Who believes in climate change? Many studies point that global warming is legitimate
Tom Smart, Deseret News
Our annual snowpack is shrinking, according to Robert Gillies, State Climatologist for Utah. After studying mounds of data and compensating for weather cycles, he recently announced that Utah's precipitation ratio has shifted from snow to rain by 9 percent. This fits with the Utah State University Climate Center's finding that over the past 40 years, Utah has warmed twice as fast as the global average. Both have ominous implications for our future economic and population growth.
But many people — including most Utah political leaders — will shrug this off, doubting climate change because of arguments against it in the mass media, including the Internet.
If this was a court case, we would call expert witnesses to help us evaluate the data.
Luckily, we have many non-partisan witnesses with impeccable credentials who report that man-made global climate change is serious enough to warrant major policy changes:
National Aeronautics and Space Administration (NASA): "The current warming trend is of particular significance because most of it is very likely human-induced and proceeding at a rate that is unprecedented in the past 1,300 years."
The National Academy of Science (NAS): "Climate change is occurring, the Earth is warming … concentrations of carbon dioxide are increasing, and there are very clear fingerprints that link [those effects] to humans."
The National Oceanic and Atmospheric Administration (NOAA): "Temperature increases and sea level rise are already occurring and, along with other climate changes, are likely to accelerate. … [In New York City] sea level may rise approximately 1 to 2 feet by the middle of this century, and as a result, more frequent coastal flooding can be anticipated."
The American Meteorological Society: "The scientific evidence that our world is warming is unmistakable. More than 300 scientists from 160 research groups in 48 countries contributed to the report confirming that the past decade was the warmest on record and that the Earth has been growing warmer over the last 50 years."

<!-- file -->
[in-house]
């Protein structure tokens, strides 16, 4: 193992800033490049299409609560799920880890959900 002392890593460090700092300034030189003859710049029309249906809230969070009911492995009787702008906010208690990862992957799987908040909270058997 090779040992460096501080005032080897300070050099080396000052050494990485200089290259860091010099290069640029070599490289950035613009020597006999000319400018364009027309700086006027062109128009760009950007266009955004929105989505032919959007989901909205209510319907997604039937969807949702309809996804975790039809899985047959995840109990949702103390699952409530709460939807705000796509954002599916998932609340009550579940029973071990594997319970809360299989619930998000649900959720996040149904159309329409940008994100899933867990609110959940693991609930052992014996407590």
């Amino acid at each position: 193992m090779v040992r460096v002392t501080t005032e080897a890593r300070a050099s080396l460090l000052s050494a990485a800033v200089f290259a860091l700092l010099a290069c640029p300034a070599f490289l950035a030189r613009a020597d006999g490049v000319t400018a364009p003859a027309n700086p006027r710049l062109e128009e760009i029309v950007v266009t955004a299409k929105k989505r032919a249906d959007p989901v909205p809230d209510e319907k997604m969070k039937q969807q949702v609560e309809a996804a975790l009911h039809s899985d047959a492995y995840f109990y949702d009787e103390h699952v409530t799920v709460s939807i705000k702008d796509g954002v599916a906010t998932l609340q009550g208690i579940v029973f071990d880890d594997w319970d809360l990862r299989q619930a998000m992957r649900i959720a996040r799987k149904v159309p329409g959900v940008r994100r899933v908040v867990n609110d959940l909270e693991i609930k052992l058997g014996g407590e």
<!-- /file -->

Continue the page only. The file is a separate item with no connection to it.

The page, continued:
The Department of Defense (DOD): "Climate change and energy will play significant roles in the future security environment. The department is developing policies and plans to manage the effects of climate change on its operating environment, missions and facilities.
The U.S. Supreme Court: In 2007, the Court ruled that the Environmental Protection Agency must regulate carbon dioxide and other greenhouse gases as pollutants involved in climate change.
Climatologists: A 2009 poll found that 97 percent of American climatologists who actively publish climate change research believe that global climate change is real and is caused by humans.
Of course there are still climate-change doubters, just as there were doubters about the early findings on smoking, the ozone hole, acid rain and DDT. Since those peddling the doubt back then usually had financial reasons to do so, we should scrutinize the motives of those now peddling doubt about climate change, such as the fossil fuels industry.
As H.L. Mencken put it, "It is difficult to get a man to understand something when his income depends on his not understanding it."
The overwhelming consensus of competent, impartial experts is that climate change is real and threatens the status quo. It's time for us to elect officials who recognize this and are willing to make serious changes in energy, transportation and other public policies.
Don Jarvis is chair of the Provo City Sustainability and Natural Resources Committee. His views do not necessarily represent those of Provo City.
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